Parental confidence project sees children’s communication and language skills improve

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Almost all early years children taking part in a pilot SHINE project at four Bradford primary schools had achieved the expected standard for communication and language skills by the end of the initiative.

At one school, Beckfoot Allerton, none of the participating children were at the expected level in communication and language development or personal, social and emotional development when they first joined Passport to Confidence. By the end of the project, 100% had reached the expected standard, and are on track to succeed at school.

It was a similar story at other schools involved in the project. Analysis shows that each child involved has made significant improvements in these academic areas.

Passport to Confidence was a two-year project, funded by SHINE, which involved schools within the Beckfoot Trust working together to improve the communication and language skills of 0-5-year-olds and increase parental confidence in helping their children develop these skills.

Parents say their confidence has grown through taking part in the project, enabling them to play a more effective role in their children’s education.

One participating parent said: “My son has a routine now. After his dinner, he asks me for his box of activities and sits with me to complete two every day. I let him choose and he lets his younger sister join in too. I have gained a lot of confidence in delivering these activities due to all the practice and support I have received during the sessions.”

A skilled early years teacher led sessions, showing parents activities they could do with their children. Parents were also shown how they could share the activities with other parents.

Project lead Jaswinder “Jas” Kaur said: “Initially parents were shy and unsure but gained confidence with practice.”

Jas created “how-to guides” to support the parents in leading the sessions.

She said: “The support they have for each other will ensure that those who are less confident in leading the session can still participate and possibly entice other, quieter parents.”

The parents taking part are keen for the sessions to continue. One said: “We really felt as a group that we needed to continue this and have started our own Friends of Phoenix group hoping that other parents can join and learn all that Jas has taught us during the past months.”

A timetabled weekly space in each school will ensure that these parents can continue to support others in the coming months and years.

Parents and children on the project

Jas said: “Many of the families and parents involved in this project have highlighted how isolated they felt before joining Passport to Confidence and how meeting people from their own community helped them to feel ‘part of something’.”

Another parent said: “I have learnt so much and feel that it has really turned me into a confident adult. I have had the opportunity to come to school and build relationships with the other parents which are unbelievably valuable to me.”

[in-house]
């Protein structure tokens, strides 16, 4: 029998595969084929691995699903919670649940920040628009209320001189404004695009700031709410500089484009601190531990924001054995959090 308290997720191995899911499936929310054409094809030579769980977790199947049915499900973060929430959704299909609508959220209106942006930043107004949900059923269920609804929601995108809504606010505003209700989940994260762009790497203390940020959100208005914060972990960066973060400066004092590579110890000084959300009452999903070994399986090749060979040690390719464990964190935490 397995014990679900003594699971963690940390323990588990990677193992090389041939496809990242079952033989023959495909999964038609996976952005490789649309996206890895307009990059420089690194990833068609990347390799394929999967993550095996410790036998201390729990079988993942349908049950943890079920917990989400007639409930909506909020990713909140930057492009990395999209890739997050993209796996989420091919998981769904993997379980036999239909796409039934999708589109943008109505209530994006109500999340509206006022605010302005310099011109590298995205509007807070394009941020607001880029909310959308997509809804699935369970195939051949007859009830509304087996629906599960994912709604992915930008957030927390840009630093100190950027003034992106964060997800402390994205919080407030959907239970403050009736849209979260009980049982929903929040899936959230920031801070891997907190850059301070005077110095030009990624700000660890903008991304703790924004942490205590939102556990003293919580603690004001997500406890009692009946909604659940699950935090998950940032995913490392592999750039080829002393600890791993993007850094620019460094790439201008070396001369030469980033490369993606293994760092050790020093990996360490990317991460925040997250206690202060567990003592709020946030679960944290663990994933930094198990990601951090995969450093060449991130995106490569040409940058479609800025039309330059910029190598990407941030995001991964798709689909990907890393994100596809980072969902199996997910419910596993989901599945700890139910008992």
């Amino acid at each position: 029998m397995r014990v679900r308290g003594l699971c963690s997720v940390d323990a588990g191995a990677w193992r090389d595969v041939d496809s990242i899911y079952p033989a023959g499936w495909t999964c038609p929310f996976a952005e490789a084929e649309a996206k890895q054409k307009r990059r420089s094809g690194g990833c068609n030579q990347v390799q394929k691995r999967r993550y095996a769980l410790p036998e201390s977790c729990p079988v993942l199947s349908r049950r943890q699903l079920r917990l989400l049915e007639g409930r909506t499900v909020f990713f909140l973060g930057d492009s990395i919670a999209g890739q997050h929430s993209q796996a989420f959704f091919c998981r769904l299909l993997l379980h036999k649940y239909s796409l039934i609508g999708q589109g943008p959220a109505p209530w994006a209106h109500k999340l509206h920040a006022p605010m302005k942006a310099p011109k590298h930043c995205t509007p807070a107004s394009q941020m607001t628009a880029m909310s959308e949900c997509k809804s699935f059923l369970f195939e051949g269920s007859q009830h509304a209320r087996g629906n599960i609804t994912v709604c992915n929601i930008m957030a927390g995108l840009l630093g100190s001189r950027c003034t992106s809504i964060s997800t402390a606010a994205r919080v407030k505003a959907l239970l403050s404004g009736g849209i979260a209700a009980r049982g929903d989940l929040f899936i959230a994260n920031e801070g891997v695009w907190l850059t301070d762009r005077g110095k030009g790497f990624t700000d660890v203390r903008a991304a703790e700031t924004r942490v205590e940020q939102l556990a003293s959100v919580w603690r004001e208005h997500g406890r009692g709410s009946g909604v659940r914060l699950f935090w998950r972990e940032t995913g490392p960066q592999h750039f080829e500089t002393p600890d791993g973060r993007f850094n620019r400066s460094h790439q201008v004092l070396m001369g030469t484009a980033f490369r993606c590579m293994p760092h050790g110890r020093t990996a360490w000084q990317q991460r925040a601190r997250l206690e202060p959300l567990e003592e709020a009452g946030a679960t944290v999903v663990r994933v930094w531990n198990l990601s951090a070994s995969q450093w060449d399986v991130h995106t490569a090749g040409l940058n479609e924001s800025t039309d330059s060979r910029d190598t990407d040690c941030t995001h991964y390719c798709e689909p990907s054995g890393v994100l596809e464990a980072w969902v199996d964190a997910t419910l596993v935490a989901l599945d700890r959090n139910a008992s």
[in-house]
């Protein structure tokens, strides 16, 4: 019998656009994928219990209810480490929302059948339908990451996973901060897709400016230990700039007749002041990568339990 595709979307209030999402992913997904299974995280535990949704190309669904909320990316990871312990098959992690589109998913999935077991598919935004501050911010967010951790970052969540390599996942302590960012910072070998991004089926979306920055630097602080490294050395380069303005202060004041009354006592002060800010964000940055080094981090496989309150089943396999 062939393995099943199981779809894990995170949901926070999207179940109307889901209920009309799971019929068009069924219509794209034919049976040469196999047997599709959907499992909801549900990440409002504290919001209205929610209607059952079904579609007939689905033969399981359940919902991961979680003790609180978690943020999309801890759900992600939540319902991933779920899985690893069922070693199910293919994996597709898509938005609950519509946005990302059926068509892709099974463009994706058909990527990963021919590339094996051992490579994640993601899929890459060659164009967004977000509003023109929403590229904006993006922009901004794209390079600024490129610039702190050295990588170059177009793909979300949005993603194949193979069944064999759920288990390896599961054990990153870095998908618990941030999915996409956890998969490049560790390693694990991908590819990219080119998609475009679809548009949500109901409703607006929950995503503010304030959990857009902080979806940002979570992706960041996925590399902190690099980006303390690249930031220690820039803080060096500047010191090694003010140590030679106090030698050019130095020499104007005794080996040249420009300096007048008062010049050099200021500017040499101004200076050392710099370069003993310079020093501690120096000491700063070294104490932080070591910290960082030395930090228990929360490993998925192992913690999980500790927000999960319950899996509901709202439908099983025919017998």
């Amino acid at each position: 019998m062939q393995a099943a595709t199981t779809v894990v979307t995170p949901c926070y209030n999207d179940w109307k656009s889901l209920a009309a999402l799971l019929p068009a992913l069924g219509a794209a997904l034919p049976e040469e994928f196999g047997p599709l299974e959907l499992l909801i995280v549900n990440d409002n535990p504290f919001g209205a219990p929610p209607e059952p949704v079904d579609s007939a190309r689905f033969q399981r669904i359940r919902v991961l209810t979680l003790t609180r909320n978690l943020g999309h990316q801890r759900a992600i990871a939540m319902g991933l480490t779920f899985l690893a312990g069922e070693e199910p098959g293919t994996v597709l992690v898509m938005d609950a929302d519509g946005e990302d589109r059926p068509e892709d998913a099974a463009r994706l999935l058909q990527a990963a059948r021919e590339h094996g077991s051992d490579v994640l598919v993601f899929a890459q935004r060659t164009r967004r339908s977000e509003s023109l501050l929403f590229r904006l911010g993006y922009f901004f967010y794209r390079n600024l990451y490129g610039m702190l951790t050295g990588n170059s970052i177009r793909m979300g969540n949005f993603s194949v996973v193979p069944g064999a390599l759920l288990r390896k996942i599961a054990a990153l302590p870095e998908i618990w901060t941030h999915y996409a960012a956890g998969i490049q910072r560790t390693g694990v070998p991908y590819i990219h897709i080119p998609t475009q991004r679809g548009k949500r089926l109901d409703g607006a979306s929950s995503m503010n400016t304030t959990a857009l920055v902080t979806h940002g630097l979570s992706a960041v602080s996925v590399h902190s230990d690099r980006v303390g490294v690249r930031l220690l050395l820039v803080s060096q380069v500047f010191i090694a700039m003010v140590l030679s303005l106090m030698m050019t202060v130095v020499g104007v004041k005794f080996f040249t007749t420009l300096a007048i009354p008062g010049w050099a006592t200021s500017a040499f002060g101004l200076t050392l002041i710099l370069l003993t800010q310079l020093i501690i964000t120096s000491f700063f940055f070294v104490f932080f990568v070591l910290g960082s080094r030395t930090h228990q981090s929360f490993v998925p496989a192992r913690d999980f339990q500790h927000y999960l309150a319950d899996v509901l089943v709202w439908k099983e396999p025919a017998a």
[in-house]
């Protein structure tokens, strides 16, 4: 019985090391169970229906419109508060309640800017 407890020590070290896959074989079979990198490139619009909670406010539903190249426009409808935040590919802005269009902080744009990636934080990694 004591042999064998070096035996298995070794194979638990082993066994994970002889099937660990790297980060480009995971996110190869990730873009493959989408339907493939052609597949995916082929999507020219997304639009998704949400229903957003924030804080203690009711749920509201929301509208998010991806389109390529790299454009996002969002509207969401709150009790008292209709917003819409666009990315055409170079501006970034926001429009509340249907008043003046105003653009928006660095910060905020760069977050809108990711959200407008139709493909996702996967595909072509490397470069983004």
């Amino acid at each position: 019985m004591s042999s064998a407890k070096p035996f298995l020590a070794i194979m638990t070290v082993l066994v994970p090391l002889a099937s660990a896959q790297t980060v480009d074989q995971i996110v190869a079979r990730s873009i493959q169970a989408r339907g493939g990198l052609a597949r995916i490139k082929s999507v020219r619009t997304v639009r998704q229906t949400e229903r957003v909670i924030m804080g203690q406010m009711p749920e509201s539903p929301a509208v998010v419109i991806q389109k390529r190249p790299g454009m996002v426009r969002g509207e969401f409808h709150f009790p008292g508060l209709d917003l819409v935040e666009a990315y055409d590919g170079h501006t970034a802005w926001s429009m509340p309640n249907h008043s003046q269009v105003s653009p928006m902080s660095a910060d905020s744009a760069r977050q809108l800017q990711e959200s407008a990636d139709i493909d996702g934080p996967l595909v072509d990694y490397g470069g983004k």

Planned trips and visits to places within their local communities helped the parents to develop stronger relationships with one another.

Parents discovered what they could easily and safely access on their local doorstep, whether that be a cup of coffee in the local church together or a trip to the local park with their children.

Feedback from the parents and families involved in the project has been overwhelmingly positive.

A celebration ceremony was held to mark the end of the project, which, said Jas, “really highlighted the developing confidence from the parents”.

She added: “Several parents from each school spoke in front of 40 people – many unknown to them) about the impact of the project on them and their children. Many became emotional as they spoke, supported by their fellow participants.”

Most children involved in this project have made either expected or accelerated progress towards their end-of-year academic goals. This has been supported by parents following the programme effectively, knowing and seeing the impact they are having on their children.

Jaswinder “Jas” Kaur Passport to Confidence project lead

In conclusion, Jas said: “Our parents genuinely want to support their children and have high aspirations for them but often don’t know how to help them achieve this. Many of our targeted parents either didn’t have a positive experience of education themselves or were educated in another country and did not know what they needed to do to support their children.

“Many expressed that having a clear activity shared with them and the opportunity to practice this, in a safe space, allowed them to develop the confidence needed to work with their children successfully. Seeing their children flourish helped to further develop parents’ confidence and build better family relationships.

“Most children involved in this project have made either expected or accelerated progress towards their end-of-year academic goals. This has been supported by parents following the programme effectively, knowing and seeing the impact they are having on their children.

“Relationships created either in individual schools or across schools have really shown that our parents are keen to be involved in their children’s development and just need support ad guidance to do this effectively.

“Meeting parents on their terms is key to maintaining their engagement. Also, using a recognised electronic platform for communicating with parents really helped.”

The Beckfoot Trust is keen to continue building the established practice into its work. It will continue to connect the parents with one another and their schools, building their confidence and, in turn, improving the communication and language skills of their children.